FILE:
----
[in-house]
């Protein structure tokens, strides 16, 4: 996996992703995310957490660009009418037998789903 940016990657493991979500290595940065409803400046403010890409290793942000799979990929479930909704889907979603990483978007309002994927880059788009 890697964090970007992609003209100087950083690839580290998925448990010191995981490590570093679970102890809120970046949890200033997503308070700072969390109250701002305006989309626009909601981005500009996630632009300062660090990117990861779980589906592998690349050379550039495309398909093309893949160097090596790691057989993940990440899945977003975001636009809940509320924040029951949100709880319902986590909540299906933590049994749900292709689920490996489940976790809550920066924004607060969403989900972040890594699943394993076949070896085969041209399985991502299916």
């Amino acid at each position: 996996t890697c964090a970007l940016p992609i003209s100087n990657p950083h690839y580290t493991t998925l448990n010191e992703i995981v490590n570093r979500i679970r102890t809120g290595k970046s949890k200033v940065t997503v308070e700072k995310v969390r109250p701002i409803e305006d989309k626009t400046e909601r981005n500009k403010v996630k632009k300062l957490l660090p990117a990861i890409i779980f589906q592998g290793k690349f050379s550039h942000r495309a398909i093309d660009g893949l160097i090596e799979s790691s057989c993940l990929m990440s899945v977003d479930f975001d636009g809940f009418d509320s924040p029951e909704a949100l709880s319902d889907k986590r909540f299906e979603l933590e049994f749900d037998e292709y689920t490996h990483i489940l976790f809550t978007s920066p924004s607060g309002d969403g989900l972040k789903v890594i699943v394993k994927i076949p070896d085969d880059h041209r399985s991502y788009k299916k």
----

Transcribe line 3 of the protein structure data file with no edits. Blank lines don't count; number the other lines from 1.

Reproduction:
């Amino acid at each position: 996996t890697c964090a970007l940016p992609i003209s100087n990657p950083h690839y580290t493991t998925l448990n010191e992703i995981v490590n570093r979500i679970r102890t809120g290595k970046s949890k200033v940065t997503v308070e700072k995310v969390r109250p701002i409803e305006d989309k626009t400046e909601r981005n500009k403010v996630k632009k300062l957490l660090p990117a990861i890409i779980f589906q592998g290793k690349f050379s550039h942000r495309a398909i093309d660009g893949l160097i090596e799979s790691s057989c993940l990929m990440s899945v977003d479930f975001d636009g809940f009418d509320s924040p029951e909704a949100l709880s319902d889907k986590r909540f299906e979603l933590e049994f749900d037998e292709y689920t490996h990483i489940l976790f809550t978007s920066p924004s607060g309002d969403g989900l972040k789903v890594i699943v394993k994927i076949p070896d085969d880059h041209r399985s991502y788009k299916k």